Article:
A look back at similar class action lawsuits against footwear brands suggests that in cases like these, the odds are not often in the company's favor. In 2011, Reebok International had to pay $25 million to customers who purchased EasyTone and RunTone Shoes, believing they provided tone and strength to leg and buttock muscles. Skechers USA got hit even harder in 2012, having to fork over $40 million for their advertising of Shape-ups, which contained claims of more weight loss and better cardiovascular health than other brands. And FitFlop USA recently settled for $1.325 million over claims that its products improved posture, increased muscle toning, and reduced joint strain in wearers.

Do you think Vibram should have to pay up, readers? And how much responsibility do brands have to their consumers when it comes to truth in advertising? Let us know in the comments.

Jessica Hulett
Contributing Writer

Jessica Hulett is a freelance writer, editor and obsessive seeker of online promo codes. She's been writing professionally for more than 15 years, and was most recently the managing editor of coupon and lifestyle site
DealNews may be compensated by companies mentioned in this article. Please note that, although prices sometimes fluctuate or expire unexpectedly, all products and deals mentioned in this feature were available at the lowest total price we could find at the time of publication (unless otherwise specified).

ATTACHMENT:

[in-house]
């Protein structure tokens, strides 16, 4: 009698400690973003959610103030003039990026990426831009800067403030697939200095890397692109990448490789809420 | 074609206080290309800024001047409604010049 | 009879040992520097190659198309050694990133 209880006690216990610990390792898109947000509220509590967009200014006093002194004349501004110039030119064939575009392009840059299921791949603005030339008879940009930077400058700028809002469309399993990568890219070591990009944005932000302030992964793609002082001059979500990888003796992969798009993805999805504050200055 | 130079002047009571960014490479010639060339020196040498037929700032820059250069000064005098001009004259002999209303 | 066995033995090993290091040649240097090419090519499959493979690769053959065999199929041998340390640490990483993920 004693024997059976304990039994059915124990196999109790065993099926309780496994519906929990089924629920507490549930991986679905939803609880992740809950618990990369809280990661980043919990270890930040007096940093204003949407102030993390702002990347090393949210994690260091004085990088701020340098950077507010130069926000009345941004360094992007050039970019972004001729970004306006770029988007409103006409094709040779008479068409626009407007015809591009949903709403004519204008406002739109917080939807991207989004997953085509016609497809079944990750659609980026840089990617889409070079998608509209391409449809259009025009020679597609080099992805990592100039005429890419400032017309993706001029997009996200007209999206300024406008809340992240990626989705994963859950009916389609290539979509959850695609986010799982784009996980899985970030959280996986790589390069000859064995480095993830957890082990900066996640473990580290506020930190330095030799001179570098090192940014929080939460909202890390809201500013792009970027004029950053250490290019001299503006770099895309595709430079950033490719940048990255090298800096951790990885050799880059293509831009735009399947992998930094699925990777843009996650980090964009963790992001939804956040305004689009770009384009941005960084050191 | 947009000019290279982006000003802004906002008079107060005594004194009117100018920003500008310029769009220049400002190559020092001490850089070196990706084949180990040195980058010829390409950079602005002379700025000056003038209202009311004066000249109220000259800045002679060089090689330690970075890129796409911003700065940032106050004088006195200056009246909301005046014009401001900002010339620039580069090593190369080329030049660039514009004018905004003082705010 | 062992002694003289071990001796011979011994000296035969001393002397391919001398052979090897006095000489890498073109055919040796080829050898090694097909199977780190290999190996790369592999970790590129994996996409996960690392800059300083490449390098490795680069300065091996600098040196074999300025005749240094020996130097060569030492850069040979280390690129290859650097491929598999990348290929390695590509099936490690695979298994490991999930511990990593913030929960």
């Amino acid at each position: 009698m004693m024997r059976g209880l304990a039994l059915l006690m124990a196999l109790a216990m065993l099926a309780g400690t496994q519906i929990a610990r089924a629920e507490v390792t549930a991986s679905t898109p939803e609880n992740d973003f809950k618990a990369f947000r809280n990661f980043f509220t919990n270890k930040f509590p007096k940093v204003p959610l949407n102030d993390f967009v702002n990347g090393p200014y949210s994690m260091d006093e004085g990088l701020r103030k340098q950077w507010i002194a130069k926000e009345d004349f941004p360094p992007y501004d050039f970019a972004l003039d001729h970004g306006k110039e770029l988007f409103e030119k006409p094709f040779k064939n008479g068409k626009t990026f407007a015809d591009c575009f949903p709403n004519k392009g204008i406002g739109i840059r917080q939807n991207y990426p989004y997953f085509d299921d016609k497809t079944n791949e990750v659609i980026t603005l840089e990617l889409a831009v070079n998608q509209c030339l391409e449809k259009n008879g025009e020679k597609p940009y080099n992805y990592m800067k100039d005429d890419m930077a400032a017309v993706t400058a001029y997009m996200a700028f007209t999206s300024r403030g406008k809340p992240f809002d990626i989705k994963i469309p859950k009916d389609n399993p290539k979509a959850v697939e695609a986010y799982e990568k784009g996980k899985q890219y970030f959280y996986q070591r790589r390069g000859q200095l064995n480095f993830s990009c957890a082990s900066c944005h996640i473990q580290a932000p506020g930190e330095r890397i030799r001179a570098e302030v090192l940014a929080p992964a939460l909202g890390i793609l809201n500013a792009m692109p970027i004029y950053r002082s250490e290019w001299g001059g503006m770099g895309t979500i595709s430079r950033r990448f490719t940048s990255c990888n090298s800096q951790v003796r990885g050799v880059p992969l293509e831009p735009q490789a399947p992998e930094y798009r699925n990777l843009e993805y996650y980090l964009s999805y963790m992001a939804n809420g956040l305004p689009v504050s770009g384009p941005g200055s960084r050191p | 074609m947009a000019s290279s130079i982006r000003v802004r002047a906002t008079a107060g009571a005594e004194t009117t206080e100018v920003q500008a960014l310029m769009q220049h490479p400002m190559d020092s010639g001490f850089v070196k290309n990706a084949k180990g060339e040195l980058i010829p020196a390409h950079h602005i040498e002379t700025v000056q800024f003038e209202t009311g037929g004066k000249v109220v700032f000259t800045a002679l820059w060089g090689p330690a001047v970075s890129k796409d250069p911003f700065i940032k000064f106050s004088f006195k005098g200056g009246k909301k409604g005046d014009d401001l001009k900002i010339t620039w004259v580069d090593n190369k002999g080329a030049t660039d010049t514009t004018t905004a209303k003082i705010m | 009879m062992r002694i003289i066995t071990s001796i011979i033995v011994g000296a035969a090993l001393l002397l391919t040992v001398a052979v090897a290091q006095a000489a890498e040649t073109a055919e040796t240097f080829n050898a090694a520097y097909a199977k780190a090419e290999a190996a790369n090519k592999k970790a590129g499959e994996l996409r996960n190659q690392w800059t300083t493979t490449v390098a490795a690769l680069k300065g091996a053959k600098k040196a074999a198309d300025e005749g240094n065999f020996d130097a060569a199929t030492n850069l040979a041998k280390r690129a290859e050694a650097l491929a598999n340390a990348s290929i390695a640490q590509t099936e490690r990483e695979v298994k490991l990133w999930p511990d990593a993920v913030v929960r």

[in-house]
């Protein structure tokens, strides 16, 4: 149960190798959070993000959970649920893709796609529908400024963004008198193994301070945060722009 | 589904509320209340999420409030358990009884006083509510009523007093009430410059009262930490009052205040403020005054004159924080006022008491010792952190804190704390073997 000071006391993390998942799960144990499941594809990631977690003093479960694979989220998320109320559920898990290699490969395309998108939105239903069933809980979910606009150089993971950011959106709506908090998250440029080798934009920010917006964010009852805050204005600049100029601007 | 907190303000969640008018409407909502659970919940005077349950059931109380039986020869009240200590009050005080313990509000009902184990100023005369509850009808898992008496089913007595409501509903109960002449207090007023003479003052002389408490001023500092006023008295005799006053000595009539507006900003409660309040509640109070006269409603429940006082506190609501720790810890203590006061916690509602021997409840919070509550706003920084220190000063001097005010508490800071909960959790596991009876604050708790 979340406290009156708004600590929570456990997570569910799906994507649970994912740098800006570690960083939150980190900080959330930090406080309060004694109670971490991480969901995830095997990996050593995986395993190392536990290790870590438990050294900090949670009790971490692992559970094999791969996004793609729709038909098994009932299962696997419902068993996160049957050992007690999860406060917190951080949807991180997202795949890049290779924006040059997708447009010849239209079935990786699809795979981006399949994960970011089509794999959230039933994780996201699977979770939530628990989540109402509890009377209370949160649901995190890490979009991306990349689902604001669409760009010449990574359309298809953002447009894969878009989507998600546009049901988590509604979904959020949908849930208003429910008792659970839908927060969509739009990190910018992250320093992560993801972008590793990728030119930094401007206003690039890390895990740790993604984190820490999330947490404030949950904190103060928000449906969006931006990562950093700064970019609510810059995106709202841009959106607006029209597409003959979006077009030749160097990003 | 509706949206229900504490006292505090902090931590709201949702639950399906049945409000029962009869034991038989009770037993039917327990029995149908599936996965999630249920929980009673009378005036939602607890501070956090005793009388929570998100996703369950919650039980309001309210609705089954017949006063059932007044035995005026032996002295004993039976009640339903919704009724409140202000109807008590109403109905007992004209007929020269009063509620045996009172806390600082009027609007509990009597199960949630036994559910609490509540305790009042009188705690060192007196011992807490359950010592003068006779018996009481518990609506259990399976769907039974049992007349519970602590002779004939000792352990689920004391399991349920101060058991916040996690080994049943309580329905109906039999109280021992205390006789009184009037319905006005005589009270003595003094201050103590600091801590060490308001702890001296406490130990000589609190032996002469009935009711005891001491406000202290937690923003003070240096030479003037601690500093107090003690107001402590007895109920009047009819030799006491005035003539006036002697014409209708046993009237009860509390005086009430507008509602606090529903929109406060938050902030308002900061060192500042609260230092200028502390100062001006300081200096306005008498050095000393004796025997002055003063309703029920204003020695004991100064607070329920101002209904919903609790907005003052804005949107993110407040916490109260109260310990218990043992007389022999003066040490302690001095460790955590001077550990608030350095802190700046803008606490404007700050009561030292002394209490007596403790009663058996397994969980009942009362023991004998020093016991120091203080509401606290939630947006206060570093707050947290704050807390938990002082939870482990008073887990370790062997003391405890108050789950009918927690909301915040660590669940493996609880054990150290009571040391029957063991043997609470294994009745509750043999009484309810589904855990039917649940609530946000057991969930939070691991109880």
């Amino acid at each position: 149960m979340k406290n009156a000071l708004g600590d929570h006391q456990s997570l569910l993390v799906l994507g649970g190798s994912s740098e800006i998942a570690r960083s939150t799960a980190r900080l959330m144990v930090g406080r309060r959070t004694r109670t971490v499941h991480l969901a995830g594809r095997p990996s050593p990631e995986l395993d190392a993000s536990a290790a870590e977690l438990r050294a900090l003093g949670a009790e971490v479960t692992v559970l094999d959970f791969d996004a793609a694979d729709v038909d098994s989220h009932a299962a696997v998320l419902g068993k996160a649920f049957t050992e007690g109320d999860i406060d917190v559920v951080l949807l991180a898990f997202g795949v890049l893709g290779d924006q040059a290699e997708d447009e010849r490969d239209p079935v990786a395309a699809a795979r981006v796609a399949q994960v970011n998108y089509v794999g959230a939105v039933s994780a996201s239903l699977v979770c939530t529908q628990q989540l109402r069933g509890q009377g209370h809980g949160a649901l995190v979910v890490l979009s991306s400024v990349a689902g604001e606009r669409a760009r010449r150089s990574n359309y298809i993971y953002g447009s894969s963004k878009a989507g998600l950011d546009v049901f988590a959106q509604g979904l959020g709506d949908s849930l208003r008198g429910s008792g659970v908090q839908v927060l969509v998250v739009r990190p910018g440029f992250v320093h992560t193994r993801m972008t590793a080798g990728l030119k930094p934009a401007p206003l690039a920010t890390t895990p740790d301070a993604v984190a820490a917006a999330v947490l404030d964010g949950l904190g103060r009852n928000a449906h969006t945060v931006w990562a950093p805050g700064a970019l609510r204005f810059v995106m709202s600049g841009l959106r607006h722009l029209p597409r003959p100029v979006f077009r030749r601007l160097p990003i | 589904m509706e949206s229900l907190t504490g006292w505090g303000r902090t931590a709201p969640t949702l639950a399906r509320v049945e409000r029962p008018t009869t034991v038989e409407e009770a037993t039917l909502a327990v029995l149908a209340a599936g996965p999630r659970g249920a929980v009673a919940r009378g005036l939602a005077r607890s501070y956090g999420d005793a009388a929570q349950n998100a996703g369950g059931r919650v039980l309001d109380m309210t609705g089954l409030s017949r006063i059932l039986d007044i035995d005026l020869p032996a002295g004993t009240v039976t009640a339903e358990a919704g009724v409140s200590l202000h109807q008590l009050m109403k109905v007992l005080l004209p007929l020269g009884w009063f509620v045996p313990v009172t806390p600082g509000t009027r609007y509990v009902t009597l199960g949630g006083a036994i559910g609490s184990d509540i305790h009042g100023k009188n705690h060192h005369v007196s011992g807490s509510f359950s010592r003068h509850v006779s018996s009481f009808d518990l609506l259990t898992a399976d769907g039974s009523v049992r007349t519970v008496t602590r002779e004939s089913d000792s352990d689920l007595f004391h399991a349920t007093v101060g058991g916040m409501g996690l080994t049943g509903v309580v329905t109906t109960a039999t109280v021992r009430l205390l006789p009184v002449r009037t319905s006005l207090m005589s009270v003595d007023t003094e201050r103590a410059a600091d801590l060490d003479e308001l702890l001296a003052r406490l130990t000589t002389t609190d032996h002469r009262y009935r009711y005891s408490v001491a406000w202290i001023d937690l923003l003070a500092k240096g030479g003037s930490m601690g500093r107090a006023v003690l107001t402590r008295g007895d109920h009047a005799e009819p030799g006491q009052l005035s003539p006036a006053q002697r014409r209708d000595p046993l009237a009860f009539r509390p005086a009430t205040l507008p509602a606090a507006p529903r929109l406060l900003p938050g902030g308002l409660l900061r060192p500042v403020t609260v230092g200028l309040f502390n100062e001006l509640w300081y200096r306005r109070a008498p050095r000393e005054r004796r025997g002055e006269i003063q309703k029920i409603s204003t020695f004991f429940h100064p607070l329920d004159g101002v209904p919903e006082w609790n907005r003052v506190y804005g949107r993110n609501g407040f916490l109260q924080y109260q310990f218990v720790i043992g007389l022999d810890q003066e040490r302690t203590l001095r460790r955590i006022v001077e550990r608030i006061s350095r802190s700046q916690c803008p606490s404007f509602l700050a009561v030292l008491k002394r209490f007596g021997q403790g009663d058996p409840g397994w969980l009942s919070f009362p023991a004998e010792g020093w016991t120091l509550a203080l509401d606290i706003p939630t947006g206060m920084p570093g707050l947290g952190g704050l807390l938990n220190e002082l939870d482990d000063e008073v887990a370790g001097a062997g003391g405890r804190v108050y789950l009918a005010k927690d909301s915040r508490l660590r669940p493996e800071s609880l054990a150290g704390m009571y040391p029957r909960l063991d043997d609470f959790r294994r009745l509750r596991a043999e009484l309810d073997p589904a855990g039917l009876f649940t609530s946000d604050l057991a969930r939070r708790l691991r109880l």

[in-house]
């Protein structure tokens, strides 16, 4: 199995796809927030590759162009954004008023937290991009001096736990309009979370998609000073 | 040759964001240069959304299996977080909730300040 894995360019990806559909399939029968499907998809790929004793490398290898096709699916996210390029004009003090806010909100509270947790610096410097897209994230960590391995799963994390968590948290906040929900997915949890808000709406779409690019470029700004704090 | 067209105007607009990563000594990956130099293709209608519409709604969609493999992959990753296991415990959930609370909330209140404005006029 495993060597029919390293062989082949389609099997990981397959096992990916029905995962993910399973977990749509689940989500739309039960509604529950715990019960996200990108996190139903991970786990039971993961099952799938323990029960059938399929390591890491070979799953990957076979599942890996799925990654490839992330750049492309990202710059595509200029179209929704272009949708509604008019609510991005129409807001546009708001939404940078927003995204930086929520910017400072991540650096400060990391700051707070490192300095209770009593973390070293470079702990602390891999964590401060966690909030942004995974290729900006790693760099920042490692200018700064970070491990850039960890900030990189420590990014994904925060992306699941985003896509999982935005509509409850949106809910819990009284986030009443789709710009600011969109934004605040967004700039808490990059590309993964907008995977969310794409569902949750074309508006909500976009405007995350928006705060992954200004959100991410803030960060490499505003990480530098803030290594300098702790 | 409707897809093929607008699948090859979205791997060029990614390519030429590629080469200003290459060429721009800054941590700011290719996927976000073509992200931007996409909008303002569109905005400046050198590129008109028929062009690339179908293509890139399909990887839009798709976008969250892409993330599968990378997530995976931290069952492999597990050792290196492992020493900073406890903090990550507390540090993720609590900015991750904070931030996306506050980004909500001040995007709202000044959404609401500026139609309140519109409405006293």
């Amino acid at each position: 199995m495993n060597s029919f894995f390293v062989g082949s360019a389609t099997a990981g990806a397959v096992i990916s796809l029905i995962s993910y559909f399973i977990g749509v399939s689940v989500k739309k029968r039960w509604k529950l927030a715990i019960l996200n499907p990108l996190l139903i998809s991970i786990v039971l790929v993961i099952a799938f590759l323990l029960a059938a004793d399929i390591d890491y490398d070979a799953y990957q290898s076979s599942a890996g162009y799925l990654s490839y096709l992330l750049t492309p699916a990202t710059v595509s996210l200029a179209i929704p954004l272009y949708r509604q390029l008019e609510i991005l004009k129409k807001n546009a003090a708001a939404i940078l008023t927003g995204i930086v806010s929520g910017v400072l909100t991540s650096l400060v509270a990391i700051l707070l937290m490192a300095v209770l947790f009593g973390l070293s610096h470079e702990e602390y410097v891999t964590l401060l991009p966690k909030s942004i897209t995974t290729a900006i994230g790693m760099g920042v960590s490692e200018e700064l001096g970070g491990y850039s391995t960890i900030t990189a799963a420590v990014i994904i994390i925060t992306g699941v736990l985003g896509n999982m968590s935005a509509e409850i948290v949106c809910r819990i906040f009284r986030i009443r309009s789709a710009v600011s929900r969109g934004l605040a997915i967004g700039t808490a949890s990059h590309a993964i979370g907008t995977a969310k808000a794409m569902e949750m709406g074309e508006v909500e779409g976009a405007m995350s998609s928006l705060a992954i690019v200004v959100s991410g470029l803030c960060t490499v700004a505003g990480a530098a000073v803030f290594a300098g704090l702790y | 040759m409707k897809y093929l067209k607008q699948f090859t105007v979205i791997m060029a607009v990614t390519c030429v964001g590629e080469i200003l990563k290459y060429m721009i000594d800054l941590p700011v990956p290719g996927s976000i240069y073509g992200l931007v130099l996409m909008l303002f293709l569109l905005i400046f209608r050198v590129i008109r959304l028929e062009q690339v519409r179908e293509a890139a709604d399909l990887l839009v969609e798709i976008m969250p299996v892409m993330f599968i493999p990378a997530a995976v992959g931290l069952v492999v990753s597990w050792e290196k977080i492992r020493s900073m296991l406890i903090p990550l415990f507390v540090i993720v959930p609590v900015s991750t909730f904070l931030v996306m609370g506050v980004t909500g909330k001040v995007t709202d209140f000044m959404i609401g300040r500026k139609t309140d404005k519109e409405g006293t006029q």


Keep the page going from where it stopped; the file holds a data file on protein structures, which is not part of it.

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The Oracle (DealNews)
I will still wear my FiveFingers, and I still wear my Skechers Shape Ups every day.
just me
I have no idea what internal injuries it's causing but while I run in them, feels great - I am more aware of my footing as well as my legs - getting a better workout. Yes, you need to get used to it and no, it's not for everyone. I bought it not because of a marketing hype, but because I needed something different - it delivered. I personally think this is just another scenario of lawyers getting rich vs. some altruistic endeavor looking out for the public.
Sue the suer, never had knee pain while running with my vibrams. I tried mizuno & saucony before they didn't help, its all about anatomy not tag of the company.
Sue the suer, never had knee pain while running with my vibrams. I tried mizuno & saucony before they didn't help, its all about anatomy not claims.
Love my Vibram shoes. Haven't found any evidence in these "researches" proving I should avoid them.
The "vote" is a a little confusing. The question was "will you continue to wear vibrams despite the suit", to which I answered Yes!, then when you answer, the question disappears and another question above reads, "do you think Vibram should have to pay up" that I would answer "no" !
1> Amazing how difficult it is for me to find shoes that work, especially if they have separate toe slots. I tried many pairs of Vibram Five Fingers before I could say that each toe/foot was happy. But, in the end, they were. I recommend them to any and all who are willing to put in the time to get them to fit correctly.

2> Whether I think Vibram should pay up or not is irrelevant. They have to, so...

3> Where's my money? When will the website go live???
Can I get some money for that vibrating fork that will help me eat slower & less food?